prevention of the inverted 'v' deformity and collapse of the middle vault after rhinoplasty
The inverted ‘V’ deformity and collapse of the ‘middle vault’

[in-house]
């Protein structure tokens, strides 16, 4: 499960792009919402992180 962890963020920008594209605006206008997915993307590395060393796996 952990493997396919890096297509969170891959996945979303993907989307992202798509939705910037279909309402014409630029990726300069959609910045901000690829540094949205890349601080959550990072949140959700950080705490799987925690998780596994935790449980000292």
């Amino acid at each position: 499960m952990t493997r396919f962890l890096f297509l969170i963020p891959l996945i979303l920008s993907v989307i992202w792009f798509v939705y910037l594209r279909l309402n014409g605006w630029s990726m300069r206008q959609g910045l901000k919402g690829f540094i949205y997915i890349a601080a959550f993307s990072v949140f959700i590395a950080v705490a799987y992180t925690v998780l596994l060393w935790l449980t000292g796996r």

An explanation of the inverted 'V' deformity and how spreader grafts prevent collapse of the middle vault and widen the internal valve. Usually done through an 'open' rhinoplasty approach although Jack Sheen, who popularized this technique, always inserted spreader grafts through a closed rhinoplasty approach. Spreader grafts using cartilage from the septum or ear or the leading upper edge of the upper lateral cartilage, are all designed to maintain the internal valve angle and to prevent collapse of short nasal bones and the middle part of the bridge of the nose - called the middle vault - which can lead to late 'inverted 'V' defromity' and prominence of the nasal bones - even after several years.